about this blog



I started this blog in 2008. It started mainly as a way of tracking the evolution of my dry garden, and that led to an interest in photography and in the creatures that live in the garden. It's still about the garden and wildlife, but now my passion is thinking about how we humans can learn to co-exist with wild animals and plants, especially in urban areas.

Tuesday, 1 October 2013

echiums, lizards and learning lessons


I recently went to a talk with the intriguing title of Lizard Lounges and Butterfly Bars.  I found this talk electrifying, as in setting off light bulbs! Finally I understood the value of indigenous plants! Indigenous plants are best suited to attracting native fauna because they have evolved together and have complementary needs. For decades, I have been trying to attract wildlife, but in a largely random hit and miss manner. I thought it was enough not to use chemicals.

I don't think I'll totally retrofit the garden, but I think I can put some of the ideas into practice. Some non - native species attract wildlife anyway. For example, nearly every day a magpie enters the front garden, snacks on a few black olives, then takes a bath.




Another thing I learned from the speaker, Brian Bainbridge (BB), was that indigenous nurseries were much better for sourcing plants to attract wildlife than commercial nurseries. Because they don't clone plants, plants flower at different times. This gives wildlife the opportunity to stay in the garden for longer periods of time, hopefully completing their life cycle in the garden, and laying their eggs for the following year.


BB explained the importance of preserving sunny patches for lizards and other wildlife. Hence the idea of lizard lounges - rocks, stones, a place for a lizard to sun itself.  BB talked about grassy plazas, an open space with grasses, a mosaic of small habitats, that provide microhabitats for minibeasts. I used to often see lizards, butterflies, hoverflies, beetles and dragonflies, but hardly ever see them now. There wasn't much open space left in the garden, and it was much shadier than it used to be.

One of the plants I had been filling spaces with was Echium. Why Echium?  Well, because I like it, but mainly because it is so obliging. All you have to do is stick a bit in the ground and it grows quickly into a large-ish shrub that survives heat and drought. 

When you change the garden with new plantings, it is a slow business. But change it by removing things, and it is instantly and dramatically different! Removing two small Snow Gums and several Echiums created an instant sunny grassy plaza of sorts.

The  2010 shrubby Echium look

The 2013 grassy Lounge Lizard look

My new 'grassy plaza' is actually a spring wildflower field, with a few native plants, like Derwentia perfoliata (Diggers Speedwell) and wildflowers like Californian Poppies. I've put out a dead branch to attract and provide comfort to any chilly lizards that will hopefully turn up. I've managed to restrain my former tendency to grow Echium all over the garden. I'll probably fill any gaps in my plaza with  indigenous grasses. 


If I was starting again I'd probably do things differently. Although then I suppose I'd just make different mistakes, and learn different things as I go along. It's heady stuff, this gardening passion.

The garden as it used to be. more formal and less wildlife - friendly, I think ...
than this,
and this.
Human juvenile wildlife in the garden


In her (highly recommended) blog, Plant Posting, Beth has a quarterly meme called Garden Lessons Learned. It's all very confusing. Beth is in the northern hemisphere, so her summer lessons are our winter lessons. As if that weren't enough to contend with - it's difficult to be sure whether this post / lesson is late for (our) winter or early for (our) spring.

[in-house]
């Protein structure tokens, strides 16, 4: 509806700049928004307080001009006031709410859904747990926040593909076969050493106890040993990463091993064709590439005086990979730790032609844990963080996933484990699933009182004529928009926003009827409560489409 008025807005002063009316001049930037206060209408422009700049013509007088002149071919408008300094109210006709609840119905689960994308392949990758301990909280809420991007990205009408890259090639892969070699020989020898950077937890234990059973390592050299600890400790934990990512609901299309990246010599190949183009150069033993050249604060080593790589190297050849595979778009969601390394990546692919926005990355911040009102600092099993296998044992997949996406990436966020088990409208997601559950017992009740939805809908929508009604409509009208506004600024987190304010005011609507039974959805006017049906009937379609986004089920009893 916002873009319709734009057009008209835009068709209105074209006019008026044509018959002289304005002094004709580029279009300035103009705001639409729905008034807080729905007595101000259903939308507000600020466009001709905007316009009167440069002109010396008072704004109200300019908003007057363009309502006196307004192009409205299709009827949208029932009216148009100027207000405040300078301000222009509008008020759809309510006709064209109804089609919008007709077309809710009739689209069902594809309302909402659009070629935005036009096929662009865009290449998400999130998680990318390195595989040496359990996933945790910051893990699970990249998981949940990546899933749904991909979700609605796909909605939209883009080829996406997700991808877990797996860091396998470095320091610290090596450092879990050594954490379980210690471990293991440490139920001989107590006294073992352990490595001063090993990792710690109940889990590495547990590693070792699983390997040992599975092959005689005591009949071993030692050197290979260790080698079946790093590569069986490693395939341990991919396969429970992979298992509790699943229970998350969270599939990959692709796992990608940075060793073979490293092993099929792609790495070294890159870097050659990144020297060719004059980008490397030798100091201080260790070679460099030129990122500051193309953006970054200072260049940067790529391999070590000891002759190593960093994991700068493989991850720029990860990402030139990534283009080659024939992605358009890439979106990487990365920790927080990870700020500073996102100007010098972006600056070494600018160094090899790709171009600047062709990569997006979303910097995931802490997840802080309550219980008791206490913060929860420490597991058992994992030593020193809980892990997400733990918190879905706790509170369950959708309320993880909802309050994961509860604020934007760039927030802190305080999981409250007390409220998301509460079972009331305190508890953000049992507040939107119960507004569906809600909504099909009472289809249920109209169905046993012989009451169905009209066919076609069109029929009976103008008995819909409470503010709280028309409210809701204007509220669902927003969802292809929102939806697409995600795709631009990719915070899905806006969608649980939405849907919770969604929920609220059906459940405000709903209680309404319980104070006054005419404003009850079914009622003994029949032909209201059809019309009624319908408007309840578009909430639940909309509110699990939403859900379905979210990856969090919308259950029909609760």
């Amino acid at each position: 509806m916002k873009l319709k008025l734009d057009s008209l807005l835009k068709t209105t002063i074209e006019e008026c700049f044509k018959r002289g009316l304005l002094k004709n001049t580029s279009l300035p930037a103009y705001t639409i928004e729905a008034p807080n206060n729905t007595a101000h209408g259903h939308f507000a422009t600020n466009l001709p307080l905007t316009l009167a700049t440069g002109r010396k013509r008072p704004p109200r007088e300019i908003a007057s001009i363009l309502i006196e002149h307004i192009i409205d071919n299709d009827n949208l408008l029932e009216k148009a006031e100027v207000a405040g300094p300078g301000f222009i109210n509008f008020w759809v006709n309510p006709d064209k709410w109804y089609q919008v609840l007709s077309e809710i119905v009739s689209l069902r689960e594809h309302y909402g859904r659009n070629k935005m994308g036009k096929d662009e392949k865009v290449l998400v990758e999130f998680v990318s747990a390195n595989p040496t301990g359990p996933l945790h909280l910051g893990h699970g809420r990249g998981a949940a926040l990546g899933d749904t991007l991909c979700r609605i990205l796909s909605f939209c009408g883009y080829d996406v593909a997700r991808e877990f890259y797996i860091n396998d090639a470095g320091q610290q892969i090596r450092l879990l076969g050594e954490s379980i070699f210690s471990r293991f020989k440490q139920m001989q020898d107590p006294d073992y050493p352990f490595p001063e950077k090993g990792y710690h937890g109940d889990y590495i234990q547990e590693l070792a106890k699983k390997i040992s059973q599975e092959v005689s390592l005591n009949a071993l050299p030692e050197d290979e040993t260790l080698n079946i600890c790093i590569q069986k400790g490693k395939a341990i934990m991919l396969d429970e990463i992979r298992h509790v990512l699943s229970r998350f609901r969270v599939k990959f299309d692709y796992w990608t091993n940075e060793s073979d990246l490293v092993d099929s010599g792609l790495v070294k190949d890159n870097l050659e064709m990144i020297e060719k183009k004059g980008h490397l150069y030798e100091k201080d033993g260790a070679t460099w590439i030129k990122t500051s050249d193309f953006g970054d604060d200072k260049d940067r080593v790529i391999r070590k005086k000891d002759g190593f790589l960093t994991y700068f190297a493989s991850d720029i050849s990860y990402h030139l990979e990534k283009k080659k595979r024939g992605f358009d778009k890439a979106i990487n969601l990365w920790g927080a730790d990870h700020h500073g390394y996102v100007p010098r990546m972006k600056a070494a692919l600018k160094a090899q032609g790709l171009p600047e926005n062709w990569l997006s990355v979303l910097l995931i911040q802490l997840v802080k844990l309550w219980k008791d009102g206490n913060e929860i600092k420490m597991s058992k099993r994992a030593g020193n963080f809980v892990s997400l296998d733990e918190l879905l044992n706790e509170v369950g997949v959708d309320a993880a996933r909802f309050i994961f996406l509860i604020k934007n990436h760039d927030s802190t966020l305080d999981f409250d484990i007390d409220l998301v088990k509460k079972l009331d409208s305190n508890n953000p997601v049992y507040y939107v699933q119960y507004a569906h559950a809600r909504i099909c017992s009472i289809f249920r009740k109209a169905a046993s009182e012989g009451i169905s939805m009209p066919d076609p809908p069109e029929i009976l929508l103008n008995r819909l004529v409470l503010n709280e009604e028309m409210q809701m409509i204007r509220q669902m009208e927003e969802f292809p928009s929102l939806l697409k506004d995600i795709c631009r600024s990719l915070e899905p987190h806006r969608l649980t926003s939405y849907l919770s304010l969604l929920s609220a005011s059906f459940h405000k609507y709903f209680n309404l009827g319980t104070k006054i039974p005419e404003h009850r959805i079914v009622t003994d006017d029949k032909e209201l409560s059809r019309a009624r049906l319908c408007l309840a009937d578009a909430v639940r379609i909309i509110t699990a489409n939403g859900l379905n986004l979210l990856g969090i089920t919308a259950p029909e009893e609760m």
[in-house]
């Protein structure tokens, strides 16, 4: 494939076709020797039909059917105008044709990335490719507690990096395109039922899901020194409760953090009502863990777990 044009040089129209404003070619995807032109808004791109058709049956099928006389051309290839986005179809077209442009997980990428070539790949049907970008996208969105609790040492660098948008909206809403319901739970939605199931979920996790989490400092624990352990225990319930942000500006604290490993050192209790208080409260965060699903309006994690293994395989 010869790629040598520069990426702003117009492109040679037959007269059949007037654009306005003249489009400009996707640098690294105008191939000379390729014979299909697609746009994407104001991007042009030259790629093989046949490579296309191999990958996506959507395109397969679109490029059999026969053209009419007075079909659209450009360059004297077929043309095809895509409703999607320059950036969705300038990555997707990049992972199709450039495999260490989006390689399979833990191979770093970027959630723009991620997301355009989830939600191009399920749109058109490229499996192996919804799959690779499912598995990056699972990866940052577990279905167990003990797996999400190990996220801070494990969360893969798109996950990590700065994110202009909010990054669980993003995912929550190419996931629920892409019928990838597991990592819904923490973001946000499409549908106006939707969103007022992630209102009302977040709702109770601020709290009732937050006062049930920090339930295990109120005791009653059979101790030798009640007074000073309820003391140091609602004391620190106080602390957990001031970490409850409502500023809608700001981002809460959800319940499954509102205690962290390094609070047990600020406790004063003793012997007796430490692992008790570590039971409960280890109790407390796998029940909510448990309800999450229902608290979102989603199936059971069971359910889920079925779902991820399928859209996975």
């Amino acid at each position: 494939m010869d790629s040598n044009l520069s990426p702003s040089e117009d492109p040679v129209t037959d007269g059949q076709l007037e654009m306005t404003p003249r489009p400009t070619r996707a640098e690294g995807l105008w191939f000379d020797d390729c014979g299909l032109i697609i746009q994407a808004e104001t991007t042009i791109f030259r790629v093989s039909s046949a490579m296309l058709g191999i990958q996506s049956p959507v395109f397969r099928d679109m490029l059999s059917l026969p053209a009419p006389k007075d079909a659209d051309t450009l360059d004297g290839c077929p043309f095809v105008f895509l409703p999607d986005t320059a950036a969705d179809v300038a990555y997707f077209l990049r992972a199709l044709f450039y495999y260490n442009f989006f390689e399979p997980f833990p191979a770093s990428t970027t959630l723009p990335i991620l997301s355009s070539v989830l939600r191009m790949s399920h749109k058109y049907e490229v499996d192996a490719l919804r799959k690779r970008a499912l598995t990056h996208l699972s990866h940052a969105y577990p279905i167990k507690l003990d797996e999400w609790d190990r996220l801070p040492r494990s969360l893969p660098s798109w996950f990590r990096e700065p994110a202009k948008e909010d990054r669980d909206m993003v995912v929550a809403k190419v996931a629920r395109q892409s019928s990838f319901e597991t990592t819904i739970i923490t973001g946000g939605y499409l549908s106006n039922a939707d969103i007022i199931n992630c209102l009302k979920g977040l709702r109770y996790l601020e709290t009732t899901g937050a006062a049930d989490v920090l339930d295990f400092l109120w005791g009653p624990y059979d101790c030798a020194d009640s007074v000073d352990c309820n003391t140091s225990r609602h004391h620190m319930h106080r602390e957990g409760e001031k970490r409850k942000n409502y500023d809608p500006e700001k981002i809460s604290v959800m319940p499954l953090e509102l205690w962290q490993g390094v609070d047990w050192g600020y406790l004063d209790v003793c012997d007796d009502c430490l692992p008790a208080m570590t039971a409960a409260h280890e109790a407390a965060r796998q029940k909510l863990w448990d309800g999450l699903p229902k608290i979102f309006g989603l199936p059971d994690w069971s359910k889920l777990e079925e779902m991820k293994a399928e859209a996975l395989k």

Stypandra glauca, Nodding Blue Lily, a native flowering grass

Eucalyptus leuxocylon

Grevillea shiressii, Blue Grevillea


35 comments:

  1. Catmint - I'm glad you shared what you learned because it explains why my lizards are always on top of my elcheapo solar lights -- they are sunning themselves! I don't mind the bees, birds, butterflies and other assorted bugs but I could do without those lizards! Do you eat your olives?

    ReplyDelete
    Replies
    1. Hi Linda, Your solar lights obviously double up as lizard lounges! I'm surprised you don't like lizards. I think they're cute, and they're very useful, keeping lots of bugs in check. Yes, we eat the olives, give them away to whoever will have them, as well as share with the birds.

      Delete
    2. Lizard lounges, cute! I'm not crazy about lizards because they are always skittering across my dry leaf mulch and my first thought is, always, "SNAKE!!!"

      Delete
  2. I do like these Echiums. In our country they are not hardy, but in the past I sowed them in my greenhouse and put them in the garden in spring. They show so beautiful!

    ReplyDelete
    Replies
    1. thanks for the comment Janneke, I agree, they are unusual and very special plants.

      Delete
  3. as another blogger said - a mess with a plan. We are tidying some bits, and keeping others as they were for wildlife. When I water the roses, lizards dash out for a drink.

    If I was starting again, I'd try harder to choose the right plants for our wildlife. As the garden grows and changes, I need reminding of why I did that like that. When we first made our rain gardens I watched the mud wasps busy at the damp edge. Very overgrown with foreign dwarf papyrus, but I've opened up sections again.

    ReplyDelete
    Replies
    1. How wonderful - I'd be overwatering the roses, just to see the lizards drinking!

      Delete
  4. I do like the natural look in your garden. The native plants are very attractive, especially the Nodding Blue Lily. At one time, eucalyptus were planted throughout California and especially here in the Central Valley. I always loved the fresh fragrance but I guess they have become invasive and since they are non natives, are not so welcome any more.

    ReplyDelete
    Replies
    1. In general the look of the native plants is different to the exotic ones, they are not so colourful, more subtle and understated. I believe eucalypts have become weeds in several countries.

      Delete
  5. I too like the natural look but also your previous overflowing flower beds. I find gardening goes through phases with what people want and appreciate. If I did not design gardens for over twenty years, I would not be so aware of this fact. Personally, I like the wildlife and plant with that purpose, but I also design formal gardens as well. My own garden is a bit of wild and a bit of formal. The one I designed here before the current was more informal. It is a matter of change. I like change. I have heard the "evolving together" reasoning, and while true, it still does not account for insects using non-native plants. In my next post, one PhD documented what plants insects used in her garden of over 400 different plants, both native and non-native. Her findings are surprising. I believe insects and birds feed on what they like and it is not always what we expect.